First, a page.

Too Hot to Handball

talks to Handball presidents Chrysanthi Stefanou and Matt Littlechild about their plans to take one of York’s newest sports clubs forward

James Hostford

The story of the rise of handball at York is certainly an intriguing one. Despite the club forming merely a year ago, it has already enjoyed great success which culminated in victory during last year’s Roses, ultimately garnering a new found love for a relatively unknown sport. Perhaps this is a harsh assumption, yet the lack of a handball club on Club President, Chrysanthi Stefanou’s arrival at York was an issue she immediately sought to address.

“I have played handball since a young age, when I came to York I saw there weren’t any teams so I decided to set one up with the help of some friends. Apparently they had tried to set one up before but there wasn’t the demand. We did all the paperwork and we were soon ready for the Freshers Fair.”

Stefanou’s first task was to tackle the significant lack of demand that had prevented its earlier formation attempt. Luckily, she was able to call upon her friends and soon fellow President Matt Littlechild was introduced to the sport.

“I was Chrysanthi’s housemate in first year, she wanted her friends to support her and a lot of us went along and I loved it. I was aware of handball but I had never seen it played. I loved it and never looked back.”

What ensued was a remarkable year for the Handball Club. Their first friendly fixture involved local opponents Leeds whereby both the men’s and mixed teams won their respective matches. York therefore drew a significant degree of confidence from such results, as they entered their first competitive fixture against Lancaster during the Roses tournament last year. Again, both York’s men’s and women’s teams were victorious which led to the clubs nomination as most improved sports club at the University of York. The result of such success further helped to raise the sport’s profile, capturing even greater support. There is a sense that such popularity has continued to grow and this year proves to be even more fruitful. Certainly, Littlechild is eager to point out the promising levels of participation at the start of this term.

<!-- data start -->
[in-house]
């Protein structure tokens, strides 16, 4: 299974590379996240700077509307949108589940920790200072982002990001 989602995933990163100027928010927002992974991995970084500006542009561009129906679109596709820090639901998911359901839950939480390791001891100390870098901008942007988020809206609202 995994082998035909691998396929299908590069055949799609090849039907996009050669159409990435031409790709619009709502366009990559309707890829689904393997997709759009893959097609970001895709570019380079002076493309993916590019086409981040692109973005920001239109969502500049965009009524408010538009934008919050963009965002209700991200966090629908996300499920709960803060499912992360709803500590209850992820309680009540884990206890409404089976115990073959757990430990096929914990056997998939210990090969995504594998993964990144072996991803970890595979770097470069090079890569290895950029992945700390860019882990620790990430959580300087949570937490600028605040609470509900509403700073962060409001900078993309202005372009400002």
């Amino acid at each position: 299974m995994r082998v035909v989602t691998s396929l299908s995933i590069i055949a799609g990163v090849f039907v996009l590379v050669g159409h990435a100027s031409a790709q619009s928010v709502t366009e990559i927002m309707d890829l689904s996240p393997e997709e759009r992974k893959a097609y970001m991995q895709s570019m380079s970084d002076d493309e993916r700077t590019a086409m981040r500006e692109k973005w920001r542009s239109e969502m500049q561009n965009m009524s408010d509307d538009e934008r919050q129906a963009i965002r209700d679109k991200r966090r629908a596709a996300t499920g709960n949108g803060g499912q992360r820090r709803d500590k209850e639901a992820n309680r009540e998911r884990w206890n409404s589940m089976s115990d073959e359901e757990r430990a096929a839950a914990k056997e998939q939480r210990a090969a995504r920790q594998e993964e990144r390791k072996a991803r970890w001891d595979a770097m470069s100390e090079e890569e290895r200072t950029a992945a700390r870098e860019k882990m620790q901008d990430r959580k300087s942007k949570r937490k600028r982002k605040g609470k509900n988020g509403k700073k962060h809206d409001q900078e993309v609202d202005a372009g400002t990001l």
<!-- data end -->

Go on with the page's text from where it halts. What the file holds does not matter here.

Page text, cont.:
“The first couple of weeks were really positive. There are definitely a lot of committed people and what is really positive is that there are a lot more girls. For example last year, we didn’t have enough for a ladies team and we were forced into fielding a male goalkeeper. This year it is going to be great to field a proper team.”

Many people are unfamiliar with the sport and as such may dismiss handball on the grounds that it doesn’t hold the same glamour of more established alternatives. Having only experienced Handball for a year, I was interested to see what Littlechild’s initial impressions were regarding the sport.

“It is a very fast paced and physical so there is a lot of contact,” he replies. “It is similar to basketball in a sense but a lot more structured in terms of attacking and defending. My initial reaction was that I was surprised by the physicality, it is not uncommon to be wiped out on the floor. When we first started we had some experienced players so the speed was definitely noticeable.”